W3C home > Mailing lists > Public > public-rdf-dawg-comments@w3.org > July 2005

Re: Specifying RDF Datasets

From: Kendall Clark <kendall@monkeyfist.com>
Date: Thu, 28 Jul 2005 10:51:17 -0400
To: Ron Alford <ronwalf@umd.edu>
Cc: DAWG Comments Mailing List <public-rdf-dawg-comments@w3.org>
Message-ID: <20050728145117.GB29450@monkeyfist.com>

On Wed, Jul 27, 2005 at 01:32:53PM -0400, Ron Alford wrote:
> There seems to be a discrepency between specifying RDF Datasets in the
> query and in the protocol.


> It appears you can specify multiple uris to be merged into the default
> graph in the query, but can only specify one default graph uri in the
> protocol parameters.

This has been addressed in the latest editor's draft of the protocol spec:

$Revision: 1.53 $ of $Date: 2005/07/27 19:42:14 $

$Log: Overview.html,v $
Revision 1.53  2005/07/27 19:42:14  kclark
- synch'd rdf dataset with rq23

> 1) Should the protocol allow multiple default-graph-uri parameters?

Yes, and now it does. Thanks for yr comment.

> 2) Where, if anywhere, should the protocol document be referring to IRI
> instead of URI?

The protocol document never refers to URI; that string doesn't appear in the
document at all. In general, however, I believe the ideal is to follow WSDL
2 in this regard, since it's the means by which the protocol is being

If you have a more specific concern or issue, I'd be happy to learn of it.

> 3) (Mostly disjoint from the above) Would it be appropriate for an
> implementation to provide a default dataset for clients to query (this
> would answer "(can there be zero datasets?)")?

Yes, I believe so. In general, in my view, there are at least two kinds of
SPARQL query processing services, which we can call "publishers" and
"processors" as a kind of shorthand:

1. "publishers" expose a SPARQL query interface in order to communicate
information to clients, and they may well want to process every query with
some graph or graphs "in the background". (The analogue is to Web publishers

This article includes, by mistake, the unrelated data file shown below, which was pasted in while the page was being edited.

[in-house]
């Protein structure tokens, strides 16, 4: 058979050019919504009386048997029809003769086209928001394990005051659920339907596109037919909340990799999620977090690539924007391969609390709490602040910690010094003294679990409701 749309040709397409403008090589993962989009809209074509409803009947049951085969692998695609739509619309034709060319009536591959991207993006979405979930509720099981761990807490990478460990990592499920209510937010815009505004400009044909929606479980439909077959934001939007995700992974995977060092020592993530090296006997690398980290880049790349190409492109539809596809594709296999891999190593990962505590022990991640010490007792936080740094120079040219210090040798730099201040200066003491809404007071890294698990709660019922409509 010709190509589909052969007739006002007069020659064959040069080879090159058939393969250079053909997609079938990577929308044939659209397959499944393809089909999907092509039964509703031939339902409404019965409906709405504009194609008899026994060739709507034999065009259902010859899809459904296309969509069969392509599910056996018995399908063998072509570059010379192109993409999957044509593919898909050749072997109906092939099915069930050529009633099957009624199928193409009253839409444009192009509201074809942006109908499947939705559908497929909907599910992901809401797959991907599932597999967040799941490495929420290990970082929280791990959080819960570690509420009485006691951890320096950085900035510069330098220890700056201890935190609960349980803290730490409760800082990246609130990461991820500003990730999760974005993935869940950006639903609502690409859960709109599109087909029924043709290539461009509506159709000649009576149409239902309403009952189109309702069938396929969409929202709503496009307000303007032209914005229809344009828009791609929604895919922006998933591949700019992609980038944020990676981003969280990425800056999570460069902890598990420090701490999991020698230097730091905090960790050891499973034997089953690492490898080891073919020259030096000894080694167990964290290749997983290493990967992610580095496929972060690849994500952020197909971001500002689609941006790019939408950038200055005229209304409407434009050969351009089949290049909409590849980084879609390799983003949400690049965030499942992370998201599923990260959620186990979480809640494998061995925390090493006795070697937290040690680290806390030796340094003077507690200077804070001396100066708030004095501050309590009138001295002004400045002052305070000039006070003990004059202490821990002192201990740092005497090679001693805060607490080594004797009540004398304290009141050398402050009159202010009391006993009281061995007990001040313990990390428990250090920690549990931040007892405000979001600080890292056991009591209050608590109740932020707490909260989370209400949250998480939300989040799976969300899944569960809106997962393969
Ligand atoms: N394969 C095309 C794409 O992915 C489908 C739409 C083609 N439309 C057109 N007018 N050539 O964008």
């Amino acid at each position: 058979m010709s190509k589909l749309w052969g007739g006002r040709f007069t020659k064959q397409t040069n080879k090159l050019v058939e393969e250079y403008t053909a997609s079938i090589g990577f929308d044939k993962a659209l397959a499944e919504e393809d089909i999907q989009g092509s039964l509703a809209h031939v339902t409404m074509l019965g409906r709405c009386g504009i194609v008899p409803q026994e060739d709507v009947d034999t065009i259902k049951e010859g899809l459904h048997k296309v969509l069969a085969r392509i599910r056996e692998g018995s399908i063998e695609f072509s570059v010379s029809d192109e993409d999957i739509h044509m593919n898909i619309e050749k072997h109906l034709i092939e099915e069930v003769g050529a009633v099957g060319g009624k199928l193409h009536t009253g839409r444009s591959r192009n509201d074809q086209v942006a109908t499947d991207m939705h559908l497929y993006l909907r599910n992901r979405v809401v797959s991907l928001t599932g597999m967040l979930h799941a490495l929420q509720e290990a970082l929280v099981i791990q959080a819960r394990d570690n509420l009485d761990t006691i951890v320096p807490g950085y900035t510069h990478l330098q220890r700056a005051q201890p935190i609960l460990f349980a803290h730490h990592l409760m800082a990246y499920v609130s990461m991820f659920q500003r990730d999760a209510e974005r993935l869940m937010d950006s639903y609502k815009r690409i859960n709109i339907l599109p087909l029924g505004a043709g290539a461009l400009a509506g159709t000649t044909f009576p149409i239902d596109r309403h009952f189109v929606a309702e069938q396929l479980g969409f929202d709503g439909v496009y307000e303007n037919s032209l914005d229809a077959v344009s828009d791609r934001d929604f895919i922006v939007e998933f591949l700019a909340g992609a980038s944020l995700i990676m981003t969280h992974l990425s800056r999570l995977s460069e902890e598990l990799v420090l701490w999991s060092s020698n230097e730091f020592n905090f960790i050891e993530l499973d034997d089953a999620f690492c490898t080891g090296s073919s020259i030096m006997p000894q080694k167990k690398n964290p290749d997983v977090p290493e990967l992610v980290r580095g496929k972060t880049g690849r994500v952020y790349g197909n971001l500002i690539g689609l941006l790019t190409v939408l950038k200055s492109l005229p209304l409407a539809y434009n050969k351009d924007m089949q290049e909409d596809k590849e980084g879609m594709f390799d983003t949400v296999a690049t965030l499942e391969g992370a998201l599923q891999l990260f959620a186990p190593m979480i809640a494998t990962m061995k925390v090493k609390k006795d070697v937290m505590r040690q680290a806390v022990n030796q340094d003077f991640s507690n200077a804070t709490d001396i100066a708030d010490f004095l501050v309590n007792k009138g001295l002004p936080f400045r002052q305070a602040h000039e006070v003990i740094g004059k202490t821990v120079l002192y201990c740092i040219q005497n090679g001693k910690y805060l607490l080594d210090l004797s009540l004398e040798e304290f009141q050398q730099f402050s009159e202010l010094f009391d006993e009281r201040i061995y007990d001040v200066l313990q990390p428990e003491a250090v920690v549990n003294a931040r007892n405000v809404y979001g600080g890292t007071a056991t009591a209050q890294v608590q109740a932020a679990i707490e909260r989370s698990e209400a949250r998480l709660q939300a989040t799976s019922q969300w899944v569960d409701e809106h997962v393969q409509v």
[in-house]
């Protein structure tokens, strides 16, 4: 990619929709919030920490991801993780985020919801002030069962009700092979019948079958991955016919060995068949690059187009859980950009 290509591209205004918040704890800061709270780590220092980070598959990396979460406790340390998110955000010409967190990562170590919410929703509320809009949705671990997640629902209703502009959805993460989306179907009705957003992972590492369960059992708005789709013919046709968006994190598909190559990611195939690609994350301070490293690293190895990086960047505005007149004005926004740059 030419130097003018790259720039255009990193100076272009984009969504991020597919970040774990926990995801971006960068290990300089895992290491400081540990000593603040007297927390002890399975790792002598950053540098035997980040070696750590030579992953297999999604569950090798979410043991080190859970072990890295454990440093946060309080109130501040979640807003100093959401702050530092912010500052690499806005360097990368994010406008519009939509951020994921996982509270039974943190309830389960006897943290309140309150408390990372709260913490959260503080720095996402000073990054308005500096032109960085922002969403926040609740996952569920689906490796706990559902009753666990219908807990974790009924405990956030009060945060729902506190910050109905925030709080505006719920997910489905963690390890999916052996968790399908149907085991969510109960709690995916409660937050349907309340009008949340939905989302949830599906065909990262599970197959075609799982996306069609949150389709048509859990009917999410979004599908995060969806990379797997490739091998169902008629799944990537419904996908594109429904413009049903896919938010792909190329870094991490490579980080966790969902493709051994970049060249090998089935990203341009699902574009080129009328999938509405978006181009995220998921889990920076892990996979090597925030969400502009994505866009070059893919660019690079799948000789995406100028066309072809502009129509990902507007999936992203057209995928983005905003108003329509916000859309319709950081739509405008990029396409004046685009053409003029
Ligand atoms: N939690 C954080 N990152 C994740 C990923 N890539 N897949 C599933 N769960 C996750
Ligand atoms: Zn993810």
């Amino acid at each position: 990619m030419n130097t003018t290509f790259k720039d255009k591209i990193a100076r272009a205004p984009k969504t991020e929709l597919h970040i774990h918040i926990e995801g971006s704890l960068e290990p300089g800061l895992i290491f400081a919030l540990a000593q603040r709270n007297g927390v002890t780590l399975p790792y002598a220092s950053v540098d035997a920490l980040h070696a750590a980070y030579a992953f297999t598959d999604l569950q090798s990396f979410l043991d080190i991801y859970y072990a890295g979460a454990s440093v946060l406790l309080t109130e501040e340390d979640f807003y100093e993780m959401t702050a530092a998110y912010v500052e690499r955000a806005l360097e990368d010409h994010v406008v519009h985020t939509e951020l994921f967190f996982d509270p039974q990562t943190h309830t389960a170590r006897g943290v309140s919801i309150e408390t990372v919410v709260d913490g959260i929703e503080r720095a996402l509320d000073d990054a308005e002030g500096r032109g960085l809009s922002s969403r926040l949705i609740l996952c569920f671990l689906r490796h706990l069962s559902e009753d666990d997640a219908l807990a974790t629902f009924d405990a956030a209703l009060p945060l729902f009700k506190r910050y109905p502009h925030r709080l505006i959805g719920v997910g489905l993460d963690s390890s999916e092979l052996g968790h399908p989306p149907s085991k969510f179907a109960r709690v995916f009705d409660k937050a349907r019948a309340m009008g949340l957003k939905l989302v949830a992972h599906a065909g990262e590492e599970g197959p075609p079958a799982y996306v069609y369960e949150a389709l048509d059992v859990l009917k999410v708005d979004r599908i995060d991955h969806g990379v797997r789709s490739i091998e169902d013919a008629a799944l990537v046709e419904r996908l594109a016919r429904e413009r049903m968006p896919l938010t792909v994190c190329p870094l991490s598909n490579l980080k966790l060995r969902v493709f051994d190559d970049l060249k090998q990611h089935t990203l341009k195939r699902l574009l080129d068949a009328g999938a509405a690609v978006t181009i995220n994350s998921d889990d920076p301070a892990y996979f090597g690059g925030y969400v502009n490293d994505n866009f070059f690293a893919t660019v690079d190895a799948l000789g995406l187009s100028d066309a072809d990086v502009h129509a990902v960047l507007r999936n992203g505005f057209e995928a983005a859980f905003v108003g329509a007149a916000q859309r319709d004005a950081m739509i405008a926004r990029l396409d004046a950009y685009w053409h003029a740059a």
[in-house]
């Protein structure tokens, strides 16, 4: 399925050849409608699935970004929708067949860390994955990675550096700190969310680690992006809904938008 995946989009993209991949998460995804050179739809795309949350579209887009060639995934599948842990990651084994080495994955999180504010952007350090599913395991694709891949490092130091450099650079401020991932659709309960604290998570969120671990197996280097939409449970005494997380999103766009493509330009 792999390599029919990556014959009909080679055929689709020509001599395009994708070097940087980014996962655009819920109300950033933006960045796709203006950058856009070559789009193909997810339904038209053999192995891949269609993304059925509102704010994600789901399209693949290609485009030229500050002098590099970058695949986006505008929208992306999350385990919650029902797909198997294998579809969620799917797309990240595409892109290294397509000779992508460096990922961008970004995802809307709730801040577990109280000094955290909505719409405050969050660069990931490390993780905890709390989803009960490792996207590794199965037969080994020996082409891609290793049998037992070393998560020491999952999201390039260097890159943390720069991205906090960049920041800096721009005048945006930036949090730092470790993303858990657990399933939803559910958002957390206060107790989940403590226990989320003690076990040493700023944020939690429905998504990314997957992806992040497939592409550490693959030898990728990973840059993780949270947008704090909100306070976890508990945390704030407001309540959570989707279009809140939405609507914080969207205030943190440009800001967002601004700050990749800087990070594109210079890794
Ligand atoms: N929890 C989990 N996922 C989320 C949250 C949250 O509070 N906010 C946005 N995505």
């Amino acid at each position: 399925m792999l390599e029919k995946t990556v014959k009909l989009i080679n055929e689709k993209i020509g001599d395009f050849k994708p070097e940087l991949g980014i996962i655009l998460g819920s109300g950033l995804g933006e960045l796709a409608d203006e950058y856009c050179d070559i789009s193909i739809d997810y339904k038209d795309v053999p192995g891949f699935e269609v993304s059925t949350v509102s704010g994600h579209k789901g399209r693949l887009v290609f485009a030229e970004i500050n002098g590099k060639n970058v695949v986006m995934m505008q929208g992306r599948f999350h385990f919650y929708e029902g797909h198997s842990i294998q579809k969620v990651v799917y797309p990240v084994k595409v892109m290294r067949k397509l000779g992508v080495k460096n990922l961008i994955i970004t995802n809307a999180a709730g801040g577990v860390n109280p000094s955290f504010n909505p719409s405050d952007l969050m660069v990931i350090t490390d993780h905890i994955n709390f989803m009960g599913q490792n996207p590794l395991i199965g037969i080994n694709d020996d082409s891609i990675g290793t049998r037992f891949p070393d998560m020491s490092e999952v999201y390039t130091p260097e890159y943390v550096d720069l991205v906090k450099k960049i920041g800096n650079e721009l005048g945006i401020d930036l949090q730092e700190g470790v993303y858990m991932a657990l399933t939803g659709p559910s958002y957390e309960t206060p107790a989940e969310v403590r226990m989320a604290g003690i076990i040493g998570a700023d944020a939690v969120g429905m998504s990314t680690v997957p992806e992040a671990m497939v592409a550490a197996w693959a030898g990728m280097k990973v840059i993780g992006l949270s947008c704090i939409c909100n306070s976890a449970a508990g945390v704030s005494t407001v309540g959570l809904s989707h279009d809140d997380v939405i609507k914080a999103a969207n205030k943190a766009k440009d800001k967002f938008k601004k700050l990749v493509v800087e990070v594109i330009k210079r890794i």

with a point of view, communicating some information in a machine-readable

2. "processors" expose a SPARQL query interface in order to process SPARQL
queries for some client; that is, they are like application service
providers in that their motivation is to process SPARQL queries, rather than
to expose some knowledge base to queries. (The model here is to ASPs that
lease or rent or loan CPU/disk/bandwidth resources to clients to perform
some computation. Think Amazon's Web Services Simple Queue or XSLT service.)

There can be, of course, different blends of (1) and (2), and there may be
other types as well.

I think -- again, personally -- it's safe to assume that an implementation
of (1) might provide a default or, better, an implicit dataset against which
bare queries (queries that do not specify a dataset) or bare query requests
(requests that contain a query with no dataset and which do not, at the
protocol level, specify a dataset) are evaluated.

It seems equally likely that (2)-type services might not provide an implicit

All that being said, the query language spec has language that implies some
freedom on the part of implementations in this regard:

  If a query provides such a dataset description, then it is used in place
  of any dataset that the query service would use if no dataset description
  is provided in a query.
That is, for bare queries or query requests, a query service may use an
implicit dataset. Presumably it may also return the QueryRequestRefused
fault message, perhaps with an (optional) explanation that it does not
process requests without an explicit dataset.

Thanks, again, for yr comments.

Kendall Clark
Received on Thursday, 28 July 2005 14:53:15 UTC

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